Personal representatives are also responsible for paying inheritance tax, if due. For this purpose, the representatives need to find out:
- a) the value of the deceased's belongings at the time of the death;
- b) who are the people who will benefit from the will, or under the law if there is no will;
- c) the value of any gifts given before death and to whom those gifts were given.
Our experienced solicitors will determine whether any inheritance tax is due and if so how much. We are well versed in English inheritance law. We use this knowledge to take as much of the burden as possible from your shoulders, including taking care of the large amount of legal documentation involved in administering an estate in England. Our clients find this help invaluable at what can be a challenging time.
How long does probate take?
The length of time taken to complete the probate process will largely depend on the nature of the estate. If the estate is relatively small, for example, if it is made up of a single house or a small amount of savings, this can be dealt with relatively quickly. On the other hand, if the estate is extensive, it could take longer to go through the process of valuing assets and selling them if required. In circumstances where inheritance tax needs to be paid on the estate, an agreement will have to be reached with the inland revenue on the value of assets. This can mean that the probate process takes longer.
What tax is required to be paid on the estate?
As mentioned above, inheritance tax may have to be paid on the estate. This is a tax levied against property, savings and investments above the value of £325,000. Depending on the nature of the estate, there may also be capital gains tax and income tax to be paid. The probate lawyers at Adams Law can advise on the particular tax liabilities of the estate in question.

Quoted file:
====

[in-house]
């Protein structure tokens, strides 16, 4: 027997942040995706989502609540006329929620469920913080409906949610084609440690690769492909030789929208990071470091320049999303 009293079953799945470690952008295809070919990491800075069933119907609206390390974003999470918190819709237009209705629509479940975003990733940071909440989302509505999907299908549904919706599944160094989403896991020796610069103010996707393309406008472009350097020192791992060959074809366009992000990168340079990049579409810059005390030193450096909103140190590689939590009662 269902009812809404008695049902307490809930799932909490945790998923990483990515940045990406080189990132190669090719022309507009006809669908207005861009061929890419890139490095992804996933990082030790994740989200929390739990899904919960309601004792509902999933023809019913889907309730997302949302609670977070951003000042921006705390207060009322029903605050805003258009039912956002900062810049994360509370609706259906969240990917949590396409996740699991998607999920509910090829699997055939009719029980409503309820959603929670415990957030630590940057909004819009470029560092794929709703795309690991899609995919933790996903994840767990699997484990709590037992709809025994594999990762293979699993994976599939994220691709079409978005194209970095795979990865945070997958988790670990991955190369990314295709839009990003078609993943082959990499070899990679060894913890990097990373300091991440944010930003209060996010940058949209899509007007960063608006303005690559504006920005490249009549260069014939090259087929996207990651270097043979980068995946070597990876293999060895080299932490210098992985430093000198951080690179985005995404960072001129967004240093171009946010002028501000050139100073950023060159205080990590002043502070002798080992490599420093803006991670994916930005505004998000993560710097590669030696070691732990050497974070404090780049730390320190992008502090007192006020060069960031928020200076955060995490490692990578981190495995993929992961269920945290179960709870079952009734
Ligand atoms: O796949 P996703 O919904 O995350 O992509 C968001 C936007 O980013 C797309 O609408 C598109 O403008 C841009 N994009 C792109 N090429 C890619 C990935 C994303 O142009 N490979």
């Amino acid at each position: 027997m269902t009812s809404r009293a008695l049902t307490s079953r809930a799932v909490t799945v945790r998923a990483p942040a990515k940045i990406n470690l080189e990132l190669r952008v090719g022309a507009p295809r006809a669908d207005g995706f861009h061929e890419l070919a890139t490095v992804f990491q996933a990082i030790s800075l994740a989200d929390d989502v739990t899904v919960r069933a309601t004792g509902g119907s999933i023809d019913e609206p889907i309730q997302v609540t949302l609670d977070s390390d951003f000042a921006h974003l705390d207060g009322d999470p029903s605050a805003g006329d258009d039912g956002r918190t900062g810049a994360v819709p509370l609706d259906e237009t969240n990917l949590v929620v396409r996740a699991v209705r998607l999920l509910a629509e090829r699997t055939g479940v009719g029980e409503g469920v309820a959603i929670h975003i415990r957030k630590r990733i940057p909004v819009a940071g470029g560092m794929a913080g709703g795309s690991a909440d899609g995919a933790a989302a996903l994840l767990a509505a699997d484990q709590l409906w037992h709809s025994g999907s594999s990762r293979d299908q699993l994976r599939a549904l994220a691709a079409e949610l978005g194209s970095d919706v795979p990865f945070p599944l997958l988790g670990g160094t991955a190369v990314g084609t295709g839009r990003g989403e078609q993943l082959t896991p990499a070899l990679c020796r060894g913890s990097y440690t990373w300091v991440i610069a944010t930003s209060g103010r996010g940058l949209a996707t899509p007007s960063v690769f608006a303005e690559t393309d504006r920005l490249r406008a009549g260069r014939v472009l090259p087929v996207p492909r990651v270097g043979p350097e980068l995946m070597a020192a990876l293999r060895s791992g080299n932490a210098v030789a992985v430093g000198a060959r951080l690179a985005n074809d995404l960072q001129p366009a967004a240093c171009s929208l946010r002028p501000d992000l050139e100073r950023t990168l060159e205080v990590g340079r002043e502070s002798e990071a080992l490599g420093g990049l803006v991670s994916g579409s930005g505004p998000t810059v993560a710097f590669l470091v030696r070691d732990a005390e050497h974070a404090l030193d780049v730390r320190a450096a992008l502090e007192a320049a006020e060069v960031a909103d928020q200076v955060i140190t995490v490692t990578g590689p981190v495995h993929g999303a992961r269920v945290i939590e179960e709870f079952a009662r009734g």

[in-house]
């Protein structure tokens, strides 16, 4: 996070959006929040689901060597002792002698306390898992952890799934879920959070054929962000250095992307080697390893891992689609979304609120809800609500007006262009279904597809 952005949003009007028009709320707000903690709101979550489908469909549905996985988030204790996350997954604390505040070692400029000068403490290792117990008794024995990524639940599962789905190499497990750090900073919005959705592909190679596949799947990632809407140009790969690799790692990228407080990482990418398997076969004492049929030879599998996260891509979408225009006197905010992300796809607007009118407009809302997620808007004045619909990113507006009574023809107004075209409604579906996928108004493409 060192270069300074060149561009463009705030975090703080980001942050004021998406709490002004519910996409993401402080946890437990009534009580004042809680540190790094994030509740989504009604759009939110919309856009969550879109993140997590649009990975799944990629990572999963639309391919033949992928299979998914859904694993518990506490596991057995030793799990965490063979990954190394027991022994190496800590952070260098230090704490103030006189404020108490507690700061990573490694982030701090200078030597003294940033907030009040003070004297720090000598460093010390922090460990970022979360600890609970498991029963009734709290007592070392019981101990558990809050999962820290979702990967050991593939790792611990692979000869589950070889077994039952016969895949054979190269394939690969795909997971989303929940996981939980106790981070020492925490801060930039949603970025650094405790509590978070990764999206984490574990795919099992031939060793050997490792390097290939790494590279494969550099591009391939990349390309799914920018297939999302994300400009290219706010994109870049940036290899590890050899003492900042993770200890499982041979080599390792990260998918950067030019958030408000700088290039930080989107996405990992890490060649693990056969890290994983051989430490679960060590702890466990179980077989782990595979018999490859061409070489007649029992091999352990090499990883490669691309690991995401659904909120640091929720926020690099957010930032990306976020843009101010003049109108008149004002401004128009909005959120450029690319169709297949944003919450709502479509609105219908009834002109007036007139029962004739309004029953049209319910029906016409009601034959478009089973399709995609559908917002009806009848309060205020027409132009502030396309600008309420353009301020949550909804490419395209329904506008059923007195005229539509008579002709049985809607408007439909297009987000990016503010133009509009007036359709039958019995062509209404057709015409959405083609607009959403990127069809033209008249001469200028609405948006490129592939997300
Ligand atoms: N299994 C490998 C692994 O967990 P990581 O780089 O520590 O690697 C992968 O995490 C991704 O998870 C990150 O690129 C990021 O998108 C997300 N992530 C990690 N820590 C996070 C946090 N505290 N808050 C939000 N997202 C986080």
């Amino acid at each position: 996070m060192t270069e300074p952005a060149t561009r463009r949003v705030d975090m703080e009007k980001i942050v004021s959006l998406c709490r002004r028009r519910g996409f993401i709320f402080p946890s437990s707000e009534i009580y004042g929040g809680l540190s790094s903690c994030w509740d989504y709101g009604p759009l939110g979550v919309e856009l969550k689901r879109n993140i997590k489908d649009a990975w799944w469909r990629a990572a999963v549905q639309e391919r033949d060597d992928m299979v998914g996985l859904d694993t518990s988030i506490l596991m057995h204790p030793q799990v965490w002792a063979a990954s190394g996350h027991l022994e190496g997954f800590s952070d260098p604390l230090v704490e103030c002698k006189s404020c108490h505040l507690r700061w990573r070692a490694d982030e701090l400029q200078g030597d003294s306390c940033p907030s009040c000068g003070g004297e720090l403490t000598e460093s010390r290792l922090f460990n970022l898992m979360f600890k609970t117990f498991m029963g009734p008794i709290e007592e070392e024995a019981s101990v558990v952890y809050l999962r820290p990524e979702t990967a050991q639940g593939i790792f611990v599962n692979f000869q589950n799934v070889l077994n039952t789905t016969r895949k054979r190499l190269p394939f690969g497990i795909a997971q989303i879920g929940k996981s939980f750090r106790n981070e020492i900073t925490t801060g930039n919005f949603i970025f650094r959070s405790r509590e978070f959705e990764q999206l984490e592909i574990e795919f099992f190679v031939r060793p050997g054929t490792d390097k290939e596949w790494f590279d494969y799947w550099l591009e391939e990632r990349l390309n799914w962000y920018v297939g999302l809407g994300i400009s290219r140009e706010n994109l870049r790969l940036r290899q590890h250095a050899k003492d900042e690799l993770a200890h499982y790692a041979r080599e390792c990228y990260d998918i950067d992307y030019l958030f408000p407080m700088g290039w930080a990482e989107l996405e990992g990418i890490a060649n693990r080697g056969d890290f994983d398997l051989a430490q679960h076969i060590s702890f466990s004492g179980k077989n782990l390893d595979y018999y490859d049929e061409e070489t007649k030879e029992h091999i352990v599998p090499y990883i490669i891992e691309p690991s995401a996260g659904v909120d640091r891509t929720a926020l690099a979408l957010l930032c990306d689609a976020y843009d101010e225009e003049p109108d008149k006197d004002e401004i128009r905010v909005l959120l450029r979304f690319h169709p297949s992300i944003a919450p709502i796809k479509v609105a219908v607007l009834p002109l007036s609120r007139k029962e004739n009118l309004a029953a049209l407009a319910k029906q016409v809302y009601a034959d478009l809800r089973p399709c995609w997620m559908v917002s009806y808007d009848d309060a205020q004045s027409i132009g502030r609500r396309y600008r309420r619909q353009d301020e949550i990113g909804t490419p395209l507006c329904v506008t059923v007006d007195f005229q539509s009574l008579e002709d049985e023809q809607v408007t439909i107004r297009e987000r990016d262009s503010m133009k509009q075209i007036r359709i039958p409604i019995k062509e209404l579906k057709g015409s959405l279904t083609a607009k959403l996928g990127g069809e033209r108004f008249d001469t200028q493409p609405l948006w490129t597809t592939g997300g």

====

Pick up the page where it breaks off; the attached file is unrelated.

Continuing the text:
What problems can arise?
When winding up an estate, complications can arise in the following circumstances:
- Where the estate is made up of stocks, complicated insurance policies, assets which are held in a trust or properties which are still the source of regular income there may be issues with tax.
- Where the person has died without a will, or without a valid will.
- Where there are disputes about the will or different relatives, claim to have a valid copy of the will. The situation may become more complex where documents that amend the will (known as codicils) surface.
- If the estate includes properties and other assets in foreign countries.
- If there were dependants who are left out of the will and who may have valid claims against the estate of the deceased.
- Where there are unidentified creditors of the deceased. You may be held personally liable if you fail to follow the correct procedure for making reasonable attempts to find the creditors.
- Where the deceased had lent money to debtors.
- Where the executors or administrators have to deal with different financial institutions in relation to the accounts of the deceased, as each institution may have its own rules.
Our wills and probate team have considerable experience in successfully dealing with many issues that arise when administrating estates. Our in-depth knowledge allows us to identify potential complications early and tackle them before they can cause delays or other problems.
Contact our Probate Lawyers in London
Administering an estate can be a time consuming and complex process. It is not uncommon for it to take 12 months or more to administer the estate fully, for example, because assets are located in more than one country. We can help you navigate the maze of probate law. Should you wish to discuss any issue relating to Wills and probate, contact our friendly and sympathetic team based in Whitechapel, East London.
To arrange a consultation, speak with a member of our probate team today on 0207 790 2000 or complete our online enquiry form.